Once Verra has certified a carbon offsetting programme and quantified how much carbon a reforestation project in DRC is reducing for instance, then the project can issue a tradeable GHG credit called a Verifiable Carbon Unit (VCU), which can be sold on the carbon markets to offset a company or individual’s carbon emissions.
Despite the clinical and calculating nature of the verification process of a voluntary carbon offsetting programme, Verra insists, as a rigorous standards verifier, that these projects go beyond just planting a few trees and leaving them alone, with the land taken up now out of bounds to the local communities that live with it.
“A project doesn’t just put a fence around a forest and say, ‘stay out’ and that’s it. Livelihoods are a huge part of it,” says Naomi Swickard, the chief programme officer at Verra. “So, if timber extraction was a primary source of deforestation, then a project will protect the forest and hire people who were previously extracting timber to be forest guards, while also planting stands of trees in areas that are degraded, so that there is a new source of timber – but in an area that is not reliant on cutting down native forests.”
One such organisation that undertakes reforestation projects in Africa is The International Small Group and Tree Planting Program (TIST). By working with smallholder farmers across Kenya, Uganda, and Tanzania, as well as India, TIST projects have seen just under 21 million trees planted in Africa and 8.5 million tonnes of carbon dioxide sequestered from the atmosphere. This has been achieved by working with 111,581 participants across 16,265 groups in those three countries. TIST has seen a huge uptick in interest in the past few years.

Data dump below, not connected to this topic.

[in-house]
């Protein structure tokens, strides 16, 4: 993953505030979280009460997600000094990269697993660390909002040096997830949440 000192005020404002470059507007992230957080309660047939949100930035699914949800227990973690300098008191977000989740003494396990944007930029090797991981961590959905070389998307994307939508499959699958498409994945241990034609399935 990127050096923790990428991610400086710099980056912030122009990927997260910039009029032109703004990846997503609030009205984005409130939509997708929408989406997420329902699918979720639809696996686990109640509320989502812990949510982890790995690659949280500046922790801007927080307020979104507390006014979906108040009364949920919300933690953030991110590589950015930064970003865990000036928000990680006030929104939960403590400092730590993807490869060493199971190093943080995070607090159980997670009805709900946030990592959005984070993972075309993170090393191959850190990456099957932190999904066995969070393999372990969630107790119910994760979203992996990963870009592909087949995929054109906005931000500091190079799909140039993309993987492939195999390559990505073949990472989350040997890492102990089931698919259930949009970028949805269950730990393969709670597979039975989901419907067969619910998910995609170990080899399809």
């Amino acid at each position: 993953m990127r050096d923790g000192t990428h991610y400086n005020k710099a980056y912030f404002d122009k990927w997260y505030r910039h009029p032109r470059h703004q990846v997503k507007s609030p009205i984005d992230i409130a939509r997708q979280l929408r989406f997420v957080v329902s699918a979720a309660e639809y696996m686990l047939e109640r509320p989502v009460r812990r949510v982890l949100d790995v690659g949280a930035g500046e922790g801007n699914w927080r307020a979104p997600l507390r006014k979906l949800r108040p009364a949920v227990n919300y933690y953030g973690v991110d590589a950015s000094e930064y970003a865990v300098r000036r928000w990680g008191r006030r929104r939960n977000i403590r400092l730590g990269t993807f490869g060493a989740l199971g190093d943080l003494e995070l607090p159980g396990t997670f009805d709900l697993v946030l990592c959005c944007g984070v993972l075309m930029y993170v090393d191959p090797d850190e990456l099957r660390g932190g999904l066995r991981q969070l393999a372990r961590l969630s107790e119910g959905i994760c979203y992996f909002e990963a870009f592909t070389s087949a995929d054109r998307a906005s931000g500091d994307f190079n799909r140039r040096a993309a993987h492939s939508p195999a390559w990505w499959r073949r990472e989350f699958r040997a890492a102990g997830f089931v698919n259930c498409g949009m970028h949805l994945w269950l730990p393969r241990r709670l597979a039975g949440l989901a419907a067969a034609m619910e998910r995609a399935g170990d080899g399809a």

“Lots of people have finally caught on [to] that tree growing programme,” explains Ben Henneke, founder of TIST, who also notes how diverse those who buy carbon offsets have become. “It’s all kinds of companies; large oil companies initially have now been joined by retailers and internet companies.”
While the influx of offsetting means more money coming into Africa reforestation, it is crucial that projects aren’t dictated by what is best for the globe’s carbon polluters.
“There has to be a focus on preventing deforestation – and reforestation and restoration,” explains Swickard on where market priorities lie and how preventing reforestation is just as important as new offset forests. “There is huge focus in markets right now on credit that improves sequestration, so mostly forestation, reforestation and some soil carbon activities as well.
“Again, primarily because there is an interest in the future offsets, or whatever they end up being called, [there is a] focus on that negative side of the equation. In other words, storing more carbon as opposed to avoiding emissions.”
Africa, though, has to be sure that reforestation is driven by its needs, to stop the environmental and societal effects of deforestation on the continent and not offsetting the needs of other parts of the world.
As Henneke puts it: “Trees help cool the soil, they slow down erosion. Something as simple as shade is an environmental justice issue, as it affects the poorest people. Trees also slow down the speed of raindrops, so roots hold into the soil better. And, in a managed forest, there’s less travelling to go and get firewood so, particularly, girls can spend more time in school.
The beneficial effects of reforestation in a biodiverse and polyculture way are too numerous to list. But from rainfall and droughts to healthcare, less pollution and an overall better environment, reforestation programmes that puts African needs at their centre are critical.
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Joe Walsh is a freelance journalist based in Johannesburg. He writes about the environment, energy and the green economy as well as politics and society for British publications, including Environmental Finance, the New Statesman and The New European.